I remember our father singing in the bath, his rich baritone echoing around the house, and the tobacco floating in the toilet after he’d had a secret smoke. And his ballroom dancing – he taught us the Quickstep, Cha Cha, Bebop and Swing. We balanced on his big feet as he shuffled round the room humming to the sound of Edmundo Ross and his Orchestra.
Although Dad’s talent for mimicry and clowning could reduce a room of people to tears of laughter, he also suffered, from time to time, from acute anxiety. Every time he went out he locked and unlocked and locked the door several times to make sure the house was safe. He could be either reckless or ponderous, depending on the weather. These, and many other aspects of his personality eventually drove our mother to distraction.
Mum complained that Dad had the advantage of a better education and made her feel stupid in company. He complained that she wore her mother and sister on her shoulder like parrots and couldn’t make her own decisions. And that she loved her brothers more than she loved him. And that she couldn’t cook to save her life. She complained that he spent more than he earned. And that he spoke French in front of her when he knew she couldn’t understand. And that he snored like a road drill. And that he smoked in the toilet. And that he flirted with all his models. Most of these accusations were true.
And then the world fell apart. In 1961, soon after the arrival of our parents’ long-awaited son, Dad lost his job. An American company took over John Barron, keeping no one on. Dad spiralled into despair: fashion was in his blood; it was the way he and his father and grandfather had supported their families and proven themselves to the world. He felt he had failed everyone.
Reeling from the sharp shock of redundancy and the shame of homelessness, he and his family were suddenly thrown into the arms of Mum’s kind, patrician brothers. We were unceremoniously uprooted and replanted in London, where the five of us lived for a year in an overcrowded house with my grandmother, uncle, aunt, and cousins. As we were penniless my mother’s brothers tided us over. Dad mistook their sympathy for condescension and never forgave them for their generosity. His own father was still working, and didn’t offer him a job. A distant cousin who owned a department store in Regents Street interviewed him, kept his portfolio and showed him the door.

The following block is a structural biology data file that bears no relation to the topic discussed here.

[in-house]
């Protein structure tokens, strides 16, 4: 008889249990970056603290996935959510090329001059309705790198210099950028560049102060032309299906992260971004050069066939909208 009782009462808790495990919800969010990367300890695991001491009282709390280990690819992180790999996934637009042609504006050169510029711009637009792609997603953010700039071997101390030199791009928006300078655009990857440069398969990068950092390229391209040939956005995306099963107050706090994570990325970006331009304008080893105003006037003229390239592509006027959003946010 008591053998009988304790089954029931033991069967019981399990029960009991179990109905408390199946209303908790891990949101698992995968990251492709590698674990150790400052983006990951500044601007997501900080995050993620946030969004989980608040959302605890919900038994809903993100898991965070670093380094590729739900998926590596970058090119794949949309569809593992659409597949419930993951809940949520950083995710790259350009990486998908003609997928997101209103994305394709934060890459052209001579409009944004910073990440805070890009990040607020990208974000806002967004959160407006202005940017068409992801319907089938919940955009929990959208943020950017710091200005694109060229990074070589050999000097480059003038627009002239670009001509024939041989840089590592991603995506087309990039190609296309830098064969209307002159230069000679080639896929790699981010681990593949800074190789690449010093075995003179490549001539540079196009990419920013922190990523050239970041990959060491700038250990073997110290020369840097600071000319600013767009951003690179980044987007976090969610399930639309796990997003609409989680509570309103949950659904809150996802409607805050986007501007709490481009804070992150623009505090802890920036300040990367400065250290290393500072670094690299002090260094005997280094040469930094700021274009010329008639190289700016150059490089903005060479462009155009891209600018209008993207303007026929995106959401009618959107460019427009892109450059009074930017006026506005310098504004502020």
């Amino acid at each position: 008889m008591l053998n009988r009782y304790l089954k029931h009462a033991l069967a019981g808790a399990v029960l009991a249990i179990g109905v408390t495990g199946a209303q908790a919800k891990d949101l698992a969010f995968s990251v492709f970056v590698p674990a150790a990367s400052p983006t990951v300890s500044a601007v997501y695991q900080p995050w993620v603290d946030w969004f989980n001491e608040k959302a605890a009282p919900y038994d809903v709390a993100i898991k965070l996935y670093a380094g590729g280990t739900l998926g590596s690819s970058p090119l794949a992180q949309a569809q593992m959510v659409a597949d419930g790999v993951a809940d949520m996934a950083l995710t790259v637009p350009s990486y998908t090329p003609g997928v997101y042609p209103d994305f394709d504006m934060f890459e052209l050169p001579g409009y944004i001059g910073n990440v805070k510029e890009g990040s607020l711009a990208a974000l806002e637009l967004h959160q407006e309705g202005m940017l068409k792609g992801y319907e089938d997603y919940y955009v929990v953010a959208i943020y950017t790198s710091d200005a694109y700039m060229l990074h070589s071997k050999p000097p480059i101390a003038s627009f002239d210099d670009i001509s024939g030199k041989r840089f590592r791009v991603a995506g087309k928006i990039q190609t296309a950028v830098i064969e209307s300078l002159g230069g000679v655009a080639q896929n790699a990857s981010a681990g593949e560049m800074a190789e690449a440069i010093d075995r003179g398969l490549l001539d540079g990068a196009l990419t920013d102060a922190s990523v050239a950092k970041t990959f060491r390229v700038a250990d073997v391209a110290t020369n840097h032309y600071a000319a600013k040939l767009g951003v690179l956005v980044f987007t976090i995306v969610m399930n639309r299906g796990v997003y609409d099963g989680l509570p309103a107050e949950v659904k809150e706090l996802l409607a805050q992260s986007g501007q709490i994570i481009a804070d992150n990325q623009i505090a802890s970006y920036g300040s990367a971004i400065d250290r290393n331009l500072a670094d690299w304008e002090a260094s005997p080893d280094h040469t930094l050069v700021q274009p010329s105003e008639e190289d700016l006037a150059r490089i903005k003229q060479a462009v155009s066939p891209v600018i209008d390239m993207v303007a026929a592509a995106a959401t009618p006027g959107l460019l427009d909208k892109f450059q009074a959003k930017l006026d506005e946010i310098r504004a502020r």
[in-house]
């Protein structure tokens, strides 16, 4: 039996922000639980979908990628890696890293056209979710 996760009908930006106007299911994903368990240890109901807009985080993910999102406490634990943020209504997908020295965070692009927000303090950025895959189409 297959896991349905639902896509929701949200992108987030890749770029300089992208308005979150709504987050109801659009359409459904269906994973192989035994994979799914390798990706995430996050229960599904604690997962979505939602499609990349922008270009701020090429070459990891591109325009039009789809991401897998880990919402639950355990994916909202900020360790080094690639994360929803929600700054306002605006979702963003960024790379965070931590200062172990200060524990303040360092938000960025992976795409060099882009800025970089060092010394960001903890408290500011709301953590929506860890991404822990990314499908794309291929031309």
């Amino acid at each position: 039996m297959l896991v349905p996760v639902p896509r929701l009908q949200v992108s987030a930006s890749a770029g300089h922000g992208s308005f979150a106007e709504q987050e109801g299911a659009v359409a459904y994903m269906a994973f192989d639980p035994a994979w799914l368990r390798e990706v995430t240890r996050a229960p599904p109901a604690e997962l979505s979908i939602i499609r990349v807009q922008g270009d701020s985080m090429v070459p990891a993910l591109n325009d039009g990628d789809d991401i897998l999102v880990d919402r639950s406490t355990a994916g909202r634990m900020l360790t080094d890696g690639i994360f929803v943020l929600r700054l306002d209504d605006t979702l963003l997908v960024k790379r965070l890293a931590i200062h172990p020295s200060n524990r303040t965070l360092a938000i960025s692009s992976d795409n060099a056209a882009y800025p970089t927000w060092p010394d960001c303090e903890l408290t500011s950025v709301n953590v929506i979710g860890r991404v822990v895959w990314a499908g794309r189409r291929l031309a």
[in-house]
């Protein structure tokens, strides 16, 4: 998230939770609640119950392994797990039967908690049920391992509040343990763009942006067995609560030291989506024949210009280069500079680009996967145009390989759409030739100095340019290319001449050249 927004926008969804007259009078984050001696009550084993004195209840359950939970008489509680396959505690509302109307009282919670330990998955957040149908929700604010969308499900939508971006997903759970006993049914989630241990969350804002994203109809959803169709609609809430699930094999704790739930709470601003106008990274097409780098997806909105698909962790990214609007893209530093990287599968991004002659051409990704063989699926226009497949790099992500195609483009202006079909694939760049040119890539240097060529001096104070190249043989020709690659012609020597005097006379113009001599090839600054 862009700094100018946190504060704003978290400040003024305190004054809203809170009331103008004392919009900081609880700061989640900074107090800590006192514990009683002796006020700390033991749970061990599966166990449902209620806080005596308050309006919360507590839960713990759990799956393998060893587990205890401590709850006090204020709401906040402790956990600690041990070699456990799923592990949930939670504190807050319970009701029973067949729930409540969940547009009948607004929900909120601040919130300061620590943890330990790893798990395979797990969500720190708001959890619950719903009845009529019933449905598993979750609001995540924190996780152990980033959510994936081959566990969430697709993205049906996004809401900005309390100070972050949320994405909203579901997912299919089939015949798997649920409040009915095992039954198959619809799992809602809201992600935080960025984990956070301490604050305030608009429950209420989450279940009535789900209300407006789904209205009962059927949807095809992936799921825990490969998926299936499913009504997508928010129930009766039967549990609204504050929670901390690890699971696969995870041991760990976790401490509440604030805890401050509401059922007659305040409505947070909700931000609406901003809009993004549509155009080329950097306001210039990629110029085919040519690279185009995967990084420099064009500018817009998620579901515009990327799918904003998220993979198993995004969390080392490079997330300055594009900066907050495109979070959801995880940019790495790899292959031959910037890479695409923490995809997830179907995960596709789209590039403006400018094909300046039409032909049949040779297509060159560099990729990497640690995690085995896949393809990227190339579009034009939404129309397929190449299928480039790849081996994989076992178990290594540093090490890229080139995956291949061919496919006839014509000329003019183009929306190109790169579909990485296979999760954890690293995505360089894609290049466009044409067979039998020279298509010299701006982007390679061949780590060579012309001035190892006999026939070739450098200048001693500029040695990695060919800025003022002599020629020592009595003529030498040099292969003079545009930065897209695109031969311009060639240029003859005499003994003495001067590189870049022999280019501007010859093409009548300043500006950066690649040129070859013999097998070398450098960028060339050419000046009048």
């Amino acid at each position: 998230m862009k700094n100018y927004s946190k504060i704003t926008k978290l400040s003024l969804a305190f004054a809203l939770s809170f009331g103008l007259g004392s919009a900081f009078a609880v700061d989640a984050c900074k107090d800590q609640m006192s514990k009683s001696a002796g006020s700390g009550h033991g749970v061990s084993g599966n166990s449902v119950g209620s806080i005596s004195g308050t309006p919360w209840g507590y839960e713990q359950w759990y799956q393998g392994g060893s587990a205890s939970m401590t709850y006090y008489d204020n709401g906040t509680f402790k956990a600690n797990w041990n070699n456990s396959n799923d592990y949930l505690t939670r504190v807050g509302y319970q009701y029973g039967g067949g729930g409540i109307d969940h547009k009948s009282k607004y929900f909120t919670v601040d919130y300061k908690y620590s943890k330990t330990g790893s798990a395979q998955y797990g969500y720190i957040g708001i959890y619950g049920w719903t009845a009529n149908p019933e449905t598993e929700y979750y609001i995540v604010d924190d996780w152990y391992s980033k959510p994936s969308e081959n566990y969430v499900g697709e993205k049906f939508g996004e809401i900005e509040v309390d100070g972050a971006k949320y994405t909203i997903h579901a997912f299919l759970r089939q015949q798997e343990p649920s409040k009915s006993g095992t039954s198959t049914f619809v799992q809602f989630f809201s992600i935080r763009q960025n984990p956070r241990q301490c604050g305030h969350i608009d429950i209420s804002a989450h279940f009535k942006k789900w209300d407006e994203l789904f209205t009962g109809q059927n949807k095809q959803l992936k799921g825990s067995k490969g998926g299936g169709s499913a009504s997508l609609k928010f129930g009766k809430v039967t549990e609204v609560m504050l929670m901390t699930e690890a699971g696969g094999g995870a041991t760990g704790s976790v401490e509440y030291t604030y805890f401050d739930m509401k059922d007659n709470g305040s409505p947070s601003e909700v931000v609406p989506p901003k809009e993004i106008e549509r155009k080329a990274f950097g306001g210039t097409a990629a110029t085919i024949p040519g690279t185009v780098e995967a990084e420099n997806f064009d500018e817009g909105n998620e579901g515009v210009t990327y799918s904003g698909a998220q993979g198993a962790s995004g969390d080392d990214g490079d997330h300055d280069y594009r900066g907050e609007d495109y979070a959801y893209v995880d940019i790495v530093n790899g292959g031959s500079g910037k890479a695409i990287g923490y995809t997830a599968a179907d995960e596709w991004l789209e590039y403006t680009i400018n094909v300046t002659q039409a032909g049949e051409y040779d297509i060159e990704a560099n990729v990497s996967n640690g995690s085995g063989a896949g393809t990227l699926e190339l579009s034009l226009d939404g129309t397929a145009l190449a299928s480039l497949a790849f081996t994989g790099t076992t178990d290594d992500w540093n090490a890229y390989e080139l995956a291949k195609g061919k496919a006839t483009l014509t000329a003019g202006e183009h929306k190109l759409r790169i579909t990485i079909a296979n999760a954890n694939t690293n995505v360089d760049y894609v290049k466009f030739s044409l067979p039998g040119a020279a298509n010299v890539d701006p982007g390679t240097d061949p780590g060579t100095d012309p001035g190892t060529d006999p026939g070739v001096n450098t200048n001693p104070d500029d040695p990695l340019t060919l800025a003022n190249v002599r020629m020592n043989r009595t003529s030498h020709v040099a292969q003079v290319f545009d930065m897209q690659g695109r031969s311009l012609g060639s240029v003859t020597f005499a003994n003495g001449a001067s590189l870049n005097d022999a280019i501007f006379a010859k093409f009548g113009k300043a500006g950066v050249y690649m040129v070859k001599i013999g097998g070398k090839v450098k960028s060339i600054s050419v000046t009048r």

Dad struggled to regain his dignity. The most horrific moment of a battle is when a soldier gives up the fight and accepts his fate – and he was determined that would never happen. He worked as a French teacher, a tourist guide, a book keeper in a betting shop and a nighttime telephonist for the International Telephone Exchange (he could converse in five languages), often going without sleep. And he bought a big house beyond his means.
Over the next ten years he came home trembling with exhaustion. He suffered from dark depressions. He was an old man before his time. I remember him silently hunched over his spade in the garden for days on end. He forgot he had a wife and daughters who loved him and a son who needed him: a little boy on a bike with his father’s eyes and hair the colour of sun-struck corn.
He continued to smoke heavily, which weakened his lungs, and one terrible evening when we were talking on the landing looked at me with surprise, keeled over and died.
Our mother was inconsolable. We hadn’t realised how much she had loved him – and neither had she.
My father died way too young. I wish I had said to him while he was still alive: try to look ahead. Look into the eyes of your children. Try and imagine our children and their children (yes, you have great grandchildren now!) Weave stories about them. Visit them in your dreams. Think of the branches of your family spreading out into the future. Let them touch the branches of others. See how many children inherit your joie de vivre, your expressive hands, the timbre of your voice. Your face will appear again and again many generations from now, centuries from now, when the sky still looks the same, the ocean, the forest. Hands will still feel warm, hearts will still beat. Nothing is ever lost.